In the preceding paragraph the word neglect has naturally occurred; dilapidation from

neglect being very often followed by dilapidation by arcident: the latter term is still more nearly connected with the word misuse, which occupies the place here given to "accident in the Report upon Milapidations, published in 1844 by the Royal Institute of British Architects. This Report does not define its meaning of the word misuse; it is clearly not the meaning in which the term is generally employed; for the Report says, “ If the effects of use or age have proceeded so far as to destroy the part or its efficiency in the structure, this argues neglect or misuse." The student will find it advantageous to stuiy the Report, and especially the specification contained therein.

This specification instructs the mason“ in cases of broken nosings, or of the treads being worn to such an extent as to render the passing up and down dangerous,” to piece as described the step ; and also directs the joiner “ to put nosings to stairs where partially defective, and treads where wholly so." There is in appearance a contradiction between these views upon worn steps and that given in the commencement of this chapter; but the practised surveyor will see that they are easily reconciled, and that his judgment must decide which is, and which is not, fair use and wear. It is to be regretted that the clear and discriminating section on dilapidations in Chambers and Tattersall, Laws reluting to Building, 1845, contains a sweeping condemnation of this Report, which is in no way authorised by the evidence adduced.

We have added to the usual definition of dilapidation, namely any injury through accia dent, misuse, or neglect, the word intention ; and the propriety of the addition, as meaning soinething different from wilful waste, will be obvious. The erection of a photographer's room on the top of a house in one street may be deemed an injury, and be claimed as dilapidation by a lessor, who would demand the removal of it and the restoration of the roof; while in another street, and within a few yards of this dilapidation, the same lesor might consider the same work (if judiciously executed) an improvement which he would not allow to be removed. So also a grated iron door, instead of the common wooden one, and similar alterations, may become dilapidations of intention at the pleasure of the lessor. There is another point on which surveyors have frequently differed, namely the insertion of nails and screws for the suspension of frames of pictures, &c. This inay be now considered to be determined by the judgment in the case of Martin and another v, Roe (1857), where bot house frames, bedded in mortar on brick walls, had been removed without damage except what was unavoidable to the mortar. Lord Campbell said that, “in considering this question, we treat the removal by the plaintiff as having been in fact effected without in. jury to the freehold. In all cases of this kind, injury to the freehold must be spoken of with less than legal strictness. A screw or a nail can scarcely be drawn without some injury; and when all the harm done is that which is unavoidable to the mortar laid on brick walls, this is so trifling that the law, which is reasonable, will regard it as none." Among surveyors it has been held that what is nailed belongs to the freehold, but that which can be unscrewed does not, the careful withdrawal of the screw enabling the tenant to make good the hole.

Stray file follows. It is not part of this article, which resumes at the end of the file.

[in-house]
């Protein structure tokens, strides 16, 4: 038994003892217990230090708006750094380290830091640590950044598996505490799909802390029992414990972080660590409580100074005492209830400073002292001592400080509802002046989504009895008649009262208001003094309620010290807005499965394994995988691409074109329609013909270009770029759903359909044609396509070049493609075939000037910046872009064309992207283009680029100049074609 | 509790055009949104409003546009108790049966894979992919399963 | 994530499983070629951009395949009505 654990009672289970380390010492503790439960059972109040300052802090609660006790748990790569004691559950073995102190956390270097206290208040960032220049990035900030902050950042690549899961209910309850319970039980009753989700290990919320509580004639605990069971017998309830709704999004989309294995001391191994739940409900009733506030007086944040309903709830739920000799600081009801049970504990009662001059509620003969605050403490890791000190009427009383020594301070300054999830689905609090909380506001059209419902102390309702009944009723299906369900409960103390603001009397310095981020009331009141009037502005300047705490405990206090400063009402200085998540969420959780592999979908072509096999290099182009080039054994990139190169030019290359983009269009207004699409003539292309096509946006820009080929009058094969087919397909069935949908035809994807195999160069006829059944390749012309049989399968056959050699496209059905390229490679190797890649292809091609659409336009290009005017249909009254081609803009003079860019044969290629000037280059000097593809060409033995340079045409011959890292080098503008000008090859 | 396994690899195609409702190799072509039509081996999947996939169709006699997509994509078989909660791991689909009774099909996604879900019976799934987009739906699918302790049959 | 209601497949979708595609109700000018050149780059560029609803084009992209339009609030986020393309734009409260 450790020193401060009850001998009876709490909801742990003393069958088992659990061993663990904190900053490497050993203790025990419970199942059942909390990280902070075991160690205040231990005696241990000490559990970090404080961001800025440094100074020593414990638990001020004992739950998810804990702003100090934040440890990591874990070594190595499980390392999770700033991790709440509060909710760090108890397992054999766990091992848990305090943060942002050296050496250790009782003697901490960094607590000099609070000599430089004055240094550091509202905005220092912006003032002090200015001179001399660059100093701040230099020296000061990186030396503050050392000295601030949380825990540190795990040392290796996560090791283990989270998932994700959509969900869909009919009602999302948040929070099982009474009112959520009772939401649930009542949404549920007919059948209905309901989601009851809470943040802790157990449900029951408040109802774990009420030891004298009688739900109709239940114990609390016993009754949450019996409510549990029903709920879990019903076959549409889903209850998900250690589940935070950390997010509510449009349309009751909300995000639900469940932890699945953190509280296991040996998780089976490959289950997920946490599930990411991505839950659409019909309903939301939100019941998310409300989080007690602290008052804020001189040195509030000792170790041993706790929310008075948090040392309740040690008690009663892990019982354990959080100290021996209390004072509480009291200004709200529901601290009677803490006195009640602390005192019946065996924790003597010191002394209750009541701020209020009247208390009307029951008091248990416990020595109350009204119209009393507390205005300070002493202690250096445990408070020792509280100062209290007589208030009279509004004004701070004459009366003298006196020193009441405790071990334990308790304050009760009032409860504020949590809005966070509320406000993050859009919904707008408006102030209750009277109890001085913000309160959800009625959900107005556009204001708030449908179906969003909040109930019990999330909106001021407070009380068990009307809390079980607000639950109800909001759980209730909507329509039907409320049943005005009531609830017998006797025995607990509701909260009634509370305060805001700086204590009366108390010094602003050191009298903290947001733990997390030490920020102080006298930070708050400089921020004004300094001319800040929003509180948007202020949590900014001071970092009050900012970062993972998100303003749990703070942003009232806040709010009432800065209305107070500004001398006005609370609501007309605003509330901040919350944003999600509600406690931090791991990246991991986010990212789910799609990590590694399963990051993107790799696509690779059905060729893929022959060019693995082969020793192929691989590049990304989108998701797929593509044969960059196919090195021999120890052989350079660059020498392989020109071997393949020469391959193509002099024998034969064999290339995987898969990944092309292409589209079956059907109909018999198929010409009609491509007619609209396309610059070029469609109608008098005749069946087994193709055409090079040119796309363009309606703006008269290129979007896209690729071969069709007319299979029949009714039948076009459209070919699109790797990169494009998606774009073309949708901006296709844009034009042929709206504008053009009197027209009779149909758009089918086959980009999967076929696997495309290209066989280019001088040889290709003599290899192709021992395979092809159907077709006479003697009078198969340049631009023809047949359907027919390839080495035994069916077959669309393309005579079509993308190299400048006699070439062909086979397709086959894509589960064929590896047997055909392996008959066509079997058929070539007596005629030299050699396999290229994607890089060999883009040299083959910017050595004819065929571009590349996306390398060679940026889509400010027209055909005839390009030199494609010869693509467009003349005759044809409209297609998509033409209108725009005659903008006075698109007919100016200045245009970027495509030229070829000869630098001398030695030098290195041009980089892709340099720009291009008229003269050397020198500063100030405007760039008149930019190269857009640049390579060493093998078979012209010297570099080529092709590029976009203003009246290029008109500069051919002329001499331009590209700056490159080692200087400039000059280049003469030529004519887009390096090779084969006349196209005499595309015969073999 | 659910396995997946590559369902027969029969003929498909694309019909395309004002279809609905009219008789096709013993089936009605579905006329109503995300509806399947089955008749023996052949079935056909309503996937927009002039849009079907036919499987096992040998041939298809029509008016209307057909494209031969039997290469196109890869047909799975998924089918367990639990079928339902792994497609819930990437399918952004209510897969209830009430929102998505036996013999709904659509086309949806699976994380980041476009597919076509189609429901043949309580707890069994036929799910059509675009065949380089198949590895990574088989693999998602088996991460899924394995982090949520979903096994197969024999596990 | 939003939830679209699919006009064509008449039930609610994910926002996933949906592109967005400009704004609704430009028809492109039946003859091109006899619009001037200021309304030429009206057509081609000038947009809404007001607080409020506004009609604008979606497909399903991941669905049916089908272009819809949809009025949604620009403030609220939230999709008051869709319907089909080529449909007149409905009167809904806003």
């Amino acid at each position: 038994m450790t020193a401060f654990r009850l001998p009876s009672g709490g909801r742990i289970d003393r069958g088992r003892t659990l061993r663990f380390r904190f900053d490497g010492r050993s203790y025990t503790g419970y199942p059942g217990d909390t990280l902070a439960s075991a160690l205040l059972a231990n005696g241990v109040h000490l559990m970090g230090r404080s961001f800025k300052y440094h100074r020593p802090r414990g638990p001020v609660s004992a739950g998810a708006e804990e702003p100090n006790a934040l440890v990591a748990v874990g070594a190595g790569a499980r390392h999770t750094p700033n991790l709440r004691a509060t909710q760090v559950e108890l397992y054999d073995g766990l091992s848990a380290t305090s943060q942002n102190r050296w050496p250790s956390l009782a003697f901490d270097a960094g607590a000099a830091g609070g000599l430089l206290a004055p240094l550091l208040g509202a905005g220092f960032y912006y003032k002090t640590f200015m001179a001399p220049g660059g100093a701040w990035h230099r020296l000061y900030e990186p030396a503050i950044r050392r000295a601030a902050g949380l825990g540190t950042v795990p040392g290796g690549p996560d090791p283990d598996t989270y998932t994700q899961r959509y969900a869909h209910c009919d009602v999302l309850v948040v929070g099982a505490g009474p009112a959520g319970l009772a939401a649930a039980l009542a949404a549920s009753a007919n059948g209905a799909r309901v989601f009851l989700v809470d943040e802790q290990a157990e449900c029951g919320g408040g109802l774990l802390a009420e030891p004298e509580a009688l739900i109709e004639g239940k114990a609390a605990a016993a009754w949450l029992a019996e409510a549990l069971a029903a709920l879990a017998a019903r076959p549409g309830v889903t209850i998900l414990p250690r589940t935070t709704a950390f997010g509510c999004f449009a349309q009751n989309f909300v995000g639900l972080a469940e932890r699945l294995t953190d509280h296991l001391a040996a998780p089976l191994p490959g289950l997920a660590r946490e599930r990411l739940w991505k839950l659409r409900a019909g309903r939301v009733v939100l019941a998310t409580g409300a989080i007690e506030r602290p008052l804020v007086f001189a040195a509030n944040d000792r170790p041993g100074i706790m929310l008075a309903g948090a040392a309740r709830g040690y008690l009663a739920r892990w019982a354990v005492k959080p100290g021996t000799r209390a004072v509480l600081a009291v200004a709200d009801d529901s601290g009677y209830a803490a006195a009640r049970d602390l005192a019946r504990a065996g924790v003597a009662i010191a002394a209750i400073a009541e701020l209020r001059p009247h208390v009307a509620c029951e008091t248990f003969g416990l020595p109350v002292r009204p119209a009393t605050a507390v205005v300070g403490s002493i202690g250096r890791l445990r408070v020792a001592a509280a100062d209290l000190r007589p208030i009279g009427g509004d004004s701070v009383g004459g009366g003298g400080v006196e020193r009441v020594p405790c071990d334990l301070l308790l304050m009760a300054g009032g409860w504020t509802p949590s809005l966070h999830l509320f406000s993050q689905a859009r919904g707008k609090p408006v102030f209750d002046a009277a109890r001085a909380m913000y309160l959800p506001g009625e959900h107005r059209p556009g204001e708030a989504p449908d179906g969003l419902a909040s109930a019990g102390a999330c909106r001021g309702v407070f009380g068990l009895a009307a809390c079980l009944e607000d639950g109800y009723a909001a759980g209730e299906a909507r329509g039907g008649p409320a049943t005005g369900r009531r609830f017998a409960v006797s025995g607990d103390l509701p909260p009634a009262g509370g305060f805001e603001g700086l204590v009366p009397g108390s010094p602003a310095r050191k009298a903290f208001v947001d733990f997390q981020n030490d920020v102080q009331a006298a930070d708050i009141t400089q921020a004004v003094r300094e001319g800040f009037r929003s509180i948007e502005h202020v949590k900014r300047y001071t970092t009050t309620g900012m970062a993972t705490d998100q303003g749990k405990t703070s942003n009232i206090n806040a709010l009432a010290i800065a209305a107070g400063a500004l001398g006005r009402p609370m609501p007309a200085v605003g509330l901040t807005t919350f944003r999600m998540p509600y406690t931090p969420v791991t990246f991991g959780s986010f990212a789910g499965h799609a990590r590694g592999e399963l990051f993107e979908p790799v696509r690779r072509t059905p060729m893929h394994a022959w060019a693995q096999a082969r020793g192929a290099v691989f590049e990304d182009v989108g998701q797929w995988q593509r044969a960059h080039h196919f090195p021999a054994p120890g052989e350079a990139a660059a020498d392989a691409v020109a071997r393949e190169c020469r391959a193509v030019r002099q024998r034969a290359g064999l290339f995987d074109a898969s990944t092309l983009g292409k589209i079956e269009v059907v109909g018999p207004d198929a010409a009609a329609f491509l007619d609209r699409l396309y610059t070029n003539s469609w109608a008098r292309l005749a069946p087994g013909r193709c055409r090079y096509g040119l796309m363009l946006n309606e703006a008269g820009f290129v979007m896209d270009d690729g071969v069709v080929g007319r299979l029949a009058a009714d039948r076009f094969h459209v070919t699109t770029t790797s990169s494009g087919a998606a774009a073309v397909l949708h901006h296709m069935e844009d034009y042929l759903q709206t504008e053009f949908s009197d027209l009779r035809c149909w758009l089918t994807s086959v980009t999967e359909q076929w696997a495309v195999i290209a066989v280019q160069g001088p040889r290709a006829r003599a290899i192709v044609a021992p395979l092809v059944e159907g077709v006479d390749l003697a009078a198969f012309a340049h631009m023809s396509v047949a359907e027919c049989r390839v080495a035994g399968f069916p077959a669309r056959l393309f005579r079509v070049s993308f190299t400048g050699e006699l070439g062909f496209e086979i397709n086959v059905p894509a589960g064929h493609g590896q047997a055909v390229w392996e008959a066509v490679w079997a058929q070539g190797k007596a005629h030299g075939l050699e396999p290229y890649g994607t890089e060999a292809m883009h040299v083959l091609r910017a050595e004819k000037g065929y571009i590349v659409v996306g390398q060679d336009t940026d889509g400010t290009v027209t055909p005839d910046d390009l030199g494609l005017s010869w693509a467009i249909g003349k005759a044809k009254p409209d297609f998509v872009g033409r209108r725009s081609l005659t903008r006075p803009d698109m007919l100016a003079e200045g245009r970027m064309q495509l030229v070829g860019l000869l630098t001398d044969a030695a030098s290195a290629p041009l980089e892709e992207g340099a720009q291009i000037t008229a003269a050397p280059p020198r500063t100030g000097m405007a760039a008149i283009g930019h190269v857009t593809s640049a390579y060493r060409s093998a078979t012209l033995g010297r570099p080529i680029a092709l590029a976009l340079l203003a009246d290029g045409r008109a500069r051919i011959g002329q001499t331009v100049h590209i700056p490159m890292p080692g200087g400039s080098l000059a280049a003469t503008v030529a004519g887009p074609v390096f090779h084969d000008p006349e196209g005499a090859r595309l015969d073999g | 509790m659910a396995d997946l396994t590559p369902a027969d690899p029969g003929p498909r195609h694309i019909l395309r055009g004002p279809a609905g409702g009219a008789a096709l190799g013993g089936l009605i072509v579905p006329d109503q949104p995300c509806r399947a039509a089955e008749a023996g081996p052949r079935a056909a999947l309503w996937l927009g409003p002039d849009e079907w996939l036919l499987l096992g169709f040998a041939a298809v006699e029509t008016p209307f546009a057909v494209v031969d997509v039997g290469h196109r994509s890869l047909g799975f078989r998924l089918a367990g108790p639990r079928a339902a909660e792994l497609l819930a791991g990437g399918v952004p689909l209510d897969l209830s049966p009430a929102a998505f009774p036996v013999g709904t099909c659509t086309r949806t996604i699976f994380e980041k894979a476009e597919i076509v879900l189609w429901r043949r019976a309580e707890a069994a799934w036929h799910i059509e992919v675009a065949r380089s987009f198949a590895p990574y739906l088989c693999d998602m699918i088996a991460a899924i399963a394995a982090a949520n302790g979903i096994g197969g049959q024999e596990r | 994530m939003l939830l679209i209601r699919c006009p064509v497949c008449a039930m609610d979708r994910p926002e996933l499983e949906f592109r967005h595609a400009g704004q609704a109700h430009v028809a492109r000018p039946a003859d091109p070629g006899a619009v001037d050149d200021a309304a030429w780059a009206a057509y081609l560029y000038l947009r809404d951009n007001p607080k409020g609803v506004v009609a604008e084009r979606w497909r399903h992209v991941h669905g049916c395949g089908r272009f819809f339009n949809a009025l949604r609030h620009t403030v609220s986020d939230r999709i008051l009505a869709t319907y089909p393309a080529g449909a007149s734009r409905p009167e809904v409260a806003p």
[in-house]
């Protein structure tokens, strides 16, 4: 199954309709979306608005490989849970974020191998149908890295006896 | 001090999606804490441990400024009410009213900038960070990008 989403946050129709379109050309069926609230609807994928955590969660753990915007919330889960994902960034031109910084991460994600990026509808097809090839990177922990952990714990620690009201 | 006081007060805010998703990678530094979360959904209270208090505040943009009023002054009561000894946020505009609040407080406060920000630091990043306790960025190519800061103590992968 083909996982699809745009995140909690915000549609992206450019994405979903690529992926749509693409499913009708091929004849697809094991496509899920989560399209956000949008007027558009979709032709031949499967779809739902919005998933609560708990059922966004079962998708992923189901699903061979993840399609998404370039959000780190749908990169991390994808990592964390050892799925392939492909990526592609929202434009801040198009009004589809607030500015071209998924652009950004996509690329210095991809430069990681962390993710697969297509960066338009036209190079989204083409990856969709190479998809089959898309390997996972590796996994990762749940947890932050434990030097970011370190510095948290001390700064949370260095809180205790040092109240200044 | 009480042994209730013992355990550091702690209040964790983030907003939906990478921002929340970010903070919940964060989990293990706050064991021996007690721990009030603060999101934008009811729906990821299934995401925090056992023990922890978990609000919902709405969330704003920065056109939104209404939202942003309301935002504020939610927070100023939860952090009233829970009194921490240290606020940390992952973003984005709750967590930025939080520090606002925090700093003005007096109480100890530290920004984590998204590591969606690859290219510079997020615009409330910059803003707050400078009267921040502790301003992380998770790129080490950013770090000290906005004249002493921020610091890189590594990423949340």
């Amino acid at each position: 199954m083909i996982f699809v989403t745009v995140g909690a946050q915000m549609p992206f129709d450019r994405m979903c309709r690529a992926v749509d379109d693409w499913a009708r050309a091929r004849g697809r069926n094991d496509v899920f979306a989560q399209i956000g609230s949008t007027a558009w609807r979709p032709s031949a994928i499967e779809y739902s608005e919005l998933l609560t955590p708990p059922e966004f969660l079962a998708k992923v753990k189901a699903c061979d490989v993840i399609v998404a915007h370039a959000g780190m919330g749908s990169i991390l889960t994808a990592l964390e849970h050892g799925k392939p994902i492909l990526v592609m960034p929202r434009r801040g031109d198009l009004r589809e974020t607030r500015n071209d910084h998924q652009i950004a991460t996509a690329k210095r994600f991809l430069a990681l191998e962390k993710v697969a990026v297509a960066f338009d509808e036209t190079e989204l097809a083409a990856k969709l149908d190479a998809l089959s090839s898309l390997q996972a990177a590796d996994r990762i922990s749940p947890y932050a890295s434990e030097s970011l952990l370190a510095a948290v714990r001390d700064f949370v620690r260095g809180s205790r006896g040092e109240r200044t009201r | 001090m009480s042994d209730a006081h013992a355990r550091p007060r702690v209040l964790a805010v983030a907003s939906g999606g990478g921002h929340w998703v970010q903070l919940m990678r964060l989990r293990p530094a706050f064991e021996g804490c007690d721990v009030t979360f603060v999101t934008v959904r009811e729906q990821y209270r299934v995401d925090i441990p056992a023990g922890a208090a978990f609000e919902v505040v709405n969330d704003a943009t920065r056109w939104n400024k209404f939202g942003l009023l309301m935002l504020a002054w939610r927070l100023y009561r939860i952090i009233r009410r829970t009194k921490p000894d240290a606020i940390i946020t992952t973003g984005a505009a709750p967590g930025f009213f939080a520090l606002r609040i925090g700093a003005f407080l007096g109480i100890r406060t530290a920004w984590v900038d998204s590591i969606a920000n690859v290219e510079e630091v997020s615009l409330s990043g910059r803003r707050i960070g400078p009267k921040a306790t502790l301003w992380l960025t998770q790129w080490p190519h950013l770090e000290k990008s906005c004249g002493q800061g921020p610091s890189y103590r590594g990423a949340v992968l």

Although there is a general impression that only damage of broken glass can be claimed from a yćarly tenant, he is to use the building in a husbandlike manner, and is bound to fair and tenantable repairs so far as to keep it wind and water tight and to prevent waste or decay.

It used to be sunposed that the judgment in the case of Wise v. Medcalf (1829) contained an exposition of the whole law on the subject of ecclesiastical dilapidation as far as regarded incumbents; and the decision, which is contained in the following words, should be always in the mind of the surveyor:-“ Upon the whole, we are of opinion the incumbent was bound to maintain the parsonage (which we must assume upon this case to have been suitable in point of size and other respects to the benefice) and also the chancel, and to keep them in good and substantial repair ; restoring and rebuilding when necessary, according to the original form, without addition or modern improvement; and that he was not bound to supply or maintain anything in the nature of ornament, to which painting (unless necessary to preserve exposed timbers from decay) and whitewashing, and papering belong." This decision is held to establish the principle that the executors of a deceased incumbent are bound to perform those repairs wliich are necessary to prevent decay, and to use all reasonable means for preventing any future decay. The case of Mason v. Lambert (1848) showed that perpetual curates were liable as incumbents for these dilapidations. We have therefore to add, in ecclesiastical cases, any provision against prospective injury; such as paint necessary to preserve exposed woodwork from decay, the insertion of ties to plates taking the feet of rafters, the underpinning of walls at cracks showing continual settlement: these might be entitled dilapidations of precaution, and ought to include the immediate destruction of any erections made by a late incumbent which were suitable to his private fortune rather than to the benefice, as seems to be indicated in the judgment given in the case of Martin and another o. Roe (1857), wherein it is observed that, " as to any matter of needless expense or luxury or ornament by which the present incumbent his grat, fied his own taste or increased his own